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Web Survey Bibliography

Title Using Mixed-Mode Contacts to Facilitate Participation in Public Agency Client Surveys
Year 2012
Access date 30.08.2012

Considerable research has focused on encouraging responses via the web for address-based samples of the general population. Although response rates for such mixed-mode surveys have been lower than for the postal only mode, this strategy can generate a substantial number of responses via the web. Many public agencies and nongovernmental organizations serve large segments of the public and, consequently, often conduct surveys to identify client needs or assess customer satisfaction. Given tight budgets, public agencies are looking at mixed-mode strategies for surveying the general public or quasipublic populations. When there are multiple types of contact information, survey administrators can use more mixed-mode methods. This study examines the utility of incorporating e-mail addresses into mixedmode procedures for a survey of an agency’s clients. The study uses clients who have received information from the Cooperative Extension Service to analyze how implementation procedures and response mode affect response rates and item distributions. The clients form three strata (based on providing contact information for postal address only, e-mail only, and both). For clients with both mail and e-mail addresses, three experimental groups were created, including two mixed-mode groups. I focus the analysis on response rates, as well as explore responses for mail and web modes over the sequence of contacts. I found that when mail and e-mail addresses are used to implement a sequence of e-mail and postal invitations in a mixed-mode design, response rates were lower (53-55%) than those for mail only surveys (66%). On the other hand, administration costs for postage was substantially lower for the mixedmode groups (because 60% of the surveys were completed via the web) and the distributions of the substantive and demographic questions were nearly identical to the postal only group. This study demonstrates the benefit of obtaining e-mail addresses and using them in a mixed-mode survey process.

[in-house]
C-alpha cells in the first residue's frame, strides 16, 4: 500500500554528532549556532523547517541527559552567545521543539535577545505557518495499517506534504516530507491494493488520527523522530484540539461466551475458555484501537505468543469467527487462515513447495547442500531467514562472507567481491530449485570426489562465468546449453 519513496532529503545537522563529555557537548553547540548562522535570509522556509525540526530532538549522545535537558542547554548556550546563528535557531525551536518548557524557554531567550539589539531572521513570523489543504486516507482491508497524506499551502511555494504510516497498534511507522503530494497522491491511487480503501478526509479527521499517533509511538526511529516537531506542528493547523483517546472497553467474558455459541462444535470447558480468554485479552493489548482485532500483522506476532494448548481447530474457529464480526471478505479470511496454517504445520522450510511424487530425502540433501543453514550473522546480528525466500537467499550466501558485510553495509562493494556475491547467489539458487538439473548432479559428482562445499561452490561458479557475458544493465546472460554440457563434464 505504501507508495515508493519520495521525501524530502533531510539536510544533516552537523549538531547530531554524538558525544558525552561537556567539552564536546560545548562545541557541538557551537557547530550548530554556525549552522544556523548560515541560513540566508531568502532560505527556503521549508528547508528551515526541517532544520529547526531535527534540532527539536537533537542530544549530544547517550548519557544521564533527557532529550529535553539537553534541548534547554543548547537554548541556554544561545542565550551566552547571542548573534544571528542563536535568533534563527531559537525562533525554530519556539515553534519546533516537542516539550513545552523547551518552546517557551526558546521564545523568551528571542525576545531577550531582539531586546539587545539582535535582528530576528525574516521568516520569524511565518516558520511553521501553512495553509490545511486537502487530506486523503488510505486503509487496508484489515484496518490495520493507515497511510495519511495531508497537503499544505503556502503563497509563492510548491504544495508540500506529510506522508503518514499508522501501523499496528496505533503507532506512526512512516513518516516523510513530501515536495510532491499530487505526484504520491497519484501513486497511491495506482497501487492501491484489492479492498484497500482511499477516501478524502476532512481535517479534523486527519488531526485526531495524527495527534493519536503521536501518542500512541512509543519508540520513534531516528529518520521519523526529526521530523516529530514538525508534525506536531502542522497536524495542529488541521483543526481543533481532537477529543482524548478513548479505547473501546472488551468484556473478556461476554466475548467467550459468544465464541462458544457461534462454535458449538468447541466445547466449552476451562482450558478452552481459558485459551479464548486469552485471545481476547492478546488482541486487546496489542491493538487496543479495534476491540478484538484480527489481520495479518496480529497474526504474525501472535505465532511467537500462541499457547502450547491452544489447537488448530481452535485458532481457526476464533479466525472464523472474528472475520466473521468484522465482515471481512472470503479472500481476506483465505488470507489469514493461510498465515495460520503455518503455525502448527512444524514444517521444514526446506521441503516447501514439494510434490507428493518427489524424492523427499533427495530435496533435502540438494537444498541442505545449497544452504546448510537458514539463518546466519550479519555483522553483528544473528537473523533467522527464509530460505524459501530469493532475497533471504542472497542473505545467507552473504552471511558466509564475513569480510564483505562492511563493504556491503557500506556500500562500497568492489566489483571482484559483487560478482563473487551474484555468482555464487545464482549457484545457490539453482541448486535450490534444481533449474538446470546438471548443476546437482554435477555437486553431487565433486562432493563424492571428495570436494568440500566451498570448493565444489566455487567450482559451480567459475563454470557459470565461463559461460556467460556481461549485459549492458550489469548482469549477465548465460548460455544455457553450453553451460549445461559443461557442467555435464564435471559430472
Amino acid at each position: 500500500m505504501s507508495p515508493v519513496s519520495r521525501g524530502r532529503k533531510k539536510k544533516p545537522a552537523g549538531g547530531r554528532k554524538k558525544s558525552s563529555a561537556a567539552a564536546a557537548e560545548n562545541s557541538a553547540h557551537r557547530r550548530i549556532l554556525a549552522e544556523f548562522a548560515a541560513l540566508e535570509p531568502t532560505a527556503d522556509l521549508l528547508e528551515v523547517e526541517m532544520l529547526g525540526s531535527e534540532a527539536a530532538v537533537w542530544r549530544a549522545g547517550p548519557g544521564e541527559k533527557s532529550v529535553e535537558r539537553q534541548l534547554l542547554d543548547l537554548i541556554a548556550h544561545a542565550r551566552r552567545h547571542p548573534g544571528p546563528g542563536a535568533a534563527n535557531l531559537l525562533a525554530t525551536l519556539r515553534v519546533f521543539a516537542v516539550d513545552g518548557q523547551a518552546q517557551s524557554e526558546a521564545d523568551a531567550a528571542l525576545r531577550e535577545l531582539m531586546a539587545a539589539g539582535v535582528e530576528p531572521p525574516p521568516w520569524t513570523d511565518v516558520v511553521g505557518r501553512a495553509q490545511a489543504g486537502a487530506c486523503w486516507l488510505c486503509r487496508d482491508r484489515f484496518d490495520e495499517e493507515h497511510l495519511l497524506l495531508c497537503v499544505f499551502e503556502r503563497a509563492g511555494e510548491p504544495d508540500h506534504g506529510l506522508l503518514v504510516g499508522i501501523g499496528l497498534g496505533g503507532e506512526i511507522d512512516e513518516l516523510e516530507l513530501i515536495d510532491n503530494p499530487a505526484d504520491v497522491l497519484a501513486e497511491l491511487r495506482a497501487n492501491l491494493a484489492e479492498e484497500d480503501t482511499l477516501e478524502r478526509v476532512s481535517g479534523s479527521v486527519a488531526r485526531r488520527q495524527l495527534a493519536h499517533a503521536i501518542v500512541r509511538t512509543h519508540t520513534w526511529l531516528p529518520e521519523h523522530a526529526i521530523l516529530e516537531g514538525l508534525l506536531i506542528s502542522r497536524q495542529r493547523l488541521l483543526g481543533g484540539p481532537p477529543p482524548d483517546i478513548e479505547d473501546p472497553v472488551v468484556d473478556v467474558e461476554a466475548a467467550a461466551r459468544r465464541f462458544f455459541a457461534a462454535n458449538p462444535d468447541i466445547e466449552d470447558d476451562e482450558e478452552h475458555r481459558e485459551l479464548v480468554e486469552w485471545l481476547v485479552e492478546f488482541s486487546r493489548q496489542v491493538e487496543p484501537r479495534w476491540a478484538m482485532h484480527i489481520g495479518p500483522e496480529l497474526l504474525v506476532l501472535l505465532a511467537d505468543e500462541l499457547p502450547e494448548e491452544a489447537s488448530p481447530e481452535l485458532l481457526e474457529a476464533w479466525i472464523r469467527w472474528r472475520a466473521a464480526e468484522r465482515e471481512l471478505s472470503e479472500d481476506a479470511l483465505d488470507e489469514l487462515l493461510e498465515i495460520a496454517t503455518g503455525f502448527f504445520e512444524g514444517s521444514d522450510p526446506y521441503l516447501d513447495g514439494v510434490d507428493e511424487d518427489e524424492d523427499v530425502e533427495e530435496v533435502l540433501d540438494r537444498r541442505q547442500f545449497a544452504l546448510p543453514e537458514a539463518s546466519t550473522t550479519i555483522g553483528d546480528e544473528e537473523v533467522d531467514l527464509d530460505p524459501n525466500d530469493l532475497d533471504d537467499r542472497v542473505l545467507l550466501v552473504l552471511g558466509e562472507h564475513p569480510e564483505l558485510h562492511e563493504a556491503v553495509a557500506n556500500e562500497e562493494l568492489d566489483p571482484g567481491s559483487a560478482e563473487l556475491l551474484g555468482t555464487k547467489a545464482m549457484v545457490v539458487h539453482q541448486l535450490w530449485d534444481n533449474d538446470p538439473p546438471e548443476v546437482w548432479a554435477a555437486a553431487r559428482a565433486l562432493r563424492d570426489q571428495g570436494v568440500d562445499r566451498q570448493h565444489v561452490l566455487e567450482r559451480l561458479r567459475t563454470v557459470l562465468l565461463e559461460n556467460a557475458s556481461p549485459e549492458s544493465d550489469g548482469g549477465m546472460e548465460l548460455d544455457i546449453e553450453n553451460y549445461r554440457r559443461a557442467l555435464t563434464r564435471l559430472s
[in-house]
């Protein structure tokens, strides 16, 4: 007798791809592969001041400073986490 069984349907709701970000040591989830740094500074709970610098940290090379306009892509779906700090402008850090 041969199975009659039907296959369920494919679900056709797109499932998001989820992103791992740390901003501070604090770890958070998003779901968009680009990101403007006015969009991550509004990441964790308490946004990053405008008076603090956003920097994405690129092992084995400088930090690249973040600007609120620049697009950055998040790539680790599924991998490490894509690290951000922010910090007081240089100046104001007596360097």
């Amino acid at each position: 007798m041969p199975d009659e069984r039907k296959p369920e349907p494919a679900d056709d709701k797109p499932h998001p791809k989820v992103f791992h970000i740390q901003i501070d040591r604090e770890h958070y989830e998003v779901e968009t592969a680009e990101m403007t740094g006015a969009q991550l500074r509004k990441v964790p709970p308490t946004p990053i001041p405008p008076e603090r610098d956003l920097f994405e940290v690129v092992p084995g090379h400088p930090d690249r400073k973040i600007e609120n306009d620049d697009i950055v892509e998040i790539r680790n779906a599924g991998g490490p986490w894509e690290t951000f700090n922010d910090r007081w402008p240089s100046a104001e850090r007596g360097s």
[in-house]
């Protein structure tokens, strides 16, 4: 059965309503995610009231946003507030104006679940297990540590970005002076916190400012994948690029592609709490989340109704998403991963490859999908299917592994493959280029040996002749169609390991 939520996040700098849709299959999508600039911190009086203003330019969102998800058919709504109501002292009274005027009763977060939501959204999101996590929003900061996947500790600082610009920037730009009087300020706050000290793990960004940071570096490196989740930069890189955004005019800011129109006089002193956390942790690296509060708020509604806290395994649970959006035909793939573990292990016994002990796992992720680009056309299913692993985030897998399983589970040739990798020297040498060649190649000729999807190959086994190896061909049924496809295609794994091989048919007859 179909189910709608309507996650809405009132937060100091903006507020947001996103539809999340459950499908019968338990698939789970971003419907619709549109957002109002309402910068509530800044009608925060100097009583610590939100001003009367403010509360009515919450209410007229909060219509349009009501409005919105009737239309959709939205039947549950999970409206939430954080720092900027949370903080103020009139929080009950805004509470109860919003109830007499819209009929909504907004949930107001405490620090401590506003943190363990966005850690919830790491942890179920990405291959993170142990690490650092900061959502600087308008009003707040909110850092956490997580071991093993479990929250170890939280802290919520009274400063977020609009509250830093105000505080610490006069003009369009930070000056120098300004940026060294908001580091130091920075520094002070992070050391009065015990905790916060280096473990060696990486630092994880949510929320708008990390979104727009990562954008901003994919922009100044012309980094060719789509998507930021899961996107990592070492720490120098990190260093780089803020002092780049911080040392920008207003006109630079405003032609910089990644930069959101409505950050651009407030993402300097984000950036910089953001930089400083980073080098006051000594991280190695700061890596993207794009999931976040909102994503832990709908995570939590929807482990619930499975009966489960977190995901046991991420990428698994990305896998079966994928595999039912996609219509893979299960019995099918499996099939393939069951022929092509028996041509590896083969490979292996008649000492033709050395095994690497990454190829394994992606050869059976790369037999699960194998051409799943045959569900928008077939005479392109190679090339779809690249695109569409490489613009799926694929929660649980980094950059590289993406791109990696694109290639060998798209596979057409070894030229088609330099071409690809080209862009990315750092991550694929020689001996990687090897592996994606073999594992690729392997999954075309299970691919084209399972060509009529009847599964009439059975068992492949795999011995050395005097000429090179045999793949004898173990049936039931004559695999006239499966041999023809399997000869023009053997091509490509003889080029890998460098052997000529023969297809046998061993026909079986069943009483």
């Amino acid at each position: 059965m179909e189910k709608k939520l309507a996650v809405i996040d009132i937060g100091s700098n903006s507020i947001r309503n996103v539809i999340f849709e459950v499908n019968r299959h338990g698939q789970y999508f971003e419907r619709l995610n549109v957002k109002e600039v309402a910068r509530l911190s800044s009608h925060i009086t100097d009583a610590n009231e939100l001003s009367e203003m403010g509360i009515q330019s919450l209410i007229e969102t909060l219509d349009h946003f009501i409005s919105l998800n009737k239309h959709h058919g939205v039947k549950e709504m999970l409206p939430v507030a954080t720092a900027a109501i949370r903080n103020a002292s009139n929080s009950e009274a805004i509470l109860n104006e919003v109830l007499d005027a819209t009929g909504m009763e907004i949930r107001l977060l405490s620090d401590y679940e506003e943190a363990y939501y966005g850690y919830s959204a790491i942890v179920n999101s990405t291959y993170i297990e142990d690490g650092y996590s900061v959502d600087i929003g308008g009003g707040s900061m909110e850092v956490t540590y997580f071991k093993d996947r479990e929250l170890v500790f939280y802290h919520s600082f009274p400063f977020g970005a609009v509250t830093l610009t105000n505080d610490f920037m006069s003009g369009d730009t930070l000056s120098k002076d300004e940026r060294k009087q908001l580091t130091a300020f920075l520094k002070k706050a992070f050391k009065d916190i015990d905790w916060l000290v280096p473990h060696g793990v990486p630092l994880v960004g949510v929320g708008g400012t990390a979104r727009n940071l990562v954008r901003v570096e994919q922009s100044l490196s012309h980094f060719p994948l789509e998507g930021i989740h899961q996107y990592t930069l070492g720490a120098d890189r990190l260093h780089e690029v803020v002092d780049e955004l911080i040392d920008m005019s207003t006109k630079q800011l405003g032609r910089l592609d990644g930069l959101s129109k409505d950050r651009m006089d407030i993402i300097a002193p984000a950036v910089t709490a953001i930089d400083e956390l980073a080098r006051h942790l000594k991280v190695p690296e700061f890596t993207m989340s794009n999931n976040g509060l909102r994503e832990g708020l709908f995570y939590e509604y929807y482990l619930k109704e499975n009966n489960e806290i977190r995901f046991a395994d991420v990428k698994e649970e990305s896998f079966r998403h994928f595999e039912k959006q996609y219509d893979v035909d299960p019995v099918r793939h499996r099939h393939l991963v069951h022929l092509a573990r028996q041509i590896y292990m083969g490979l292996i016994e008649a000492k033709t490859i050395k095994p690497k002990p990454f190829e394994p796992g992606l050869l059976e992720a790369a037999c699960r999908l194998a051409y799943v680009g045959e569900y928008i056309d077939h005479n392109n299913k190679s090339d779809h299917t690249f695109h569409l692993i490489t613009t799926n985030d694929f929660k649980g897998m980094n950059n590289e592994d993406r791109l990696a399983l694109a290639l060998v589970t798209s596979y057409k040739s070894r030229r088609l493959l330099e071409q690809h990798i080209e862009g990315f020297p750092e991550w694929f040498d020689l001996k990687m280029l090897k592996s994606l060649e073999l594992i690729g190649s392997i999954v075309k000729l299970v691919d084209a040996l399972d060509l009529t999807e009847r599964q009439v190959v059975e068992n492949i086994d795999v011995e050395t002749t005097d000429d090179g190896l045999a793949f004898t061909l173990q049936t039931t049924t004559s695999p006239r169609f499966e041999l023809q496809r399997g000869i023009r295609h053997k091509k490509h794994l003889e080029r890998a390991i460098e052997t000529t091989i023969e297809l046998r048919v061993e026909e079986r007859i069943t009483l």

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Conference Homepage (abstract)

Year of publication2012
Bibliographic typeConferences, workshops, tutorials, presentations

Web survey bibliography - The American Association for Public Opinion Research (AAPOR) 67th Annual Conference, 2012 (50)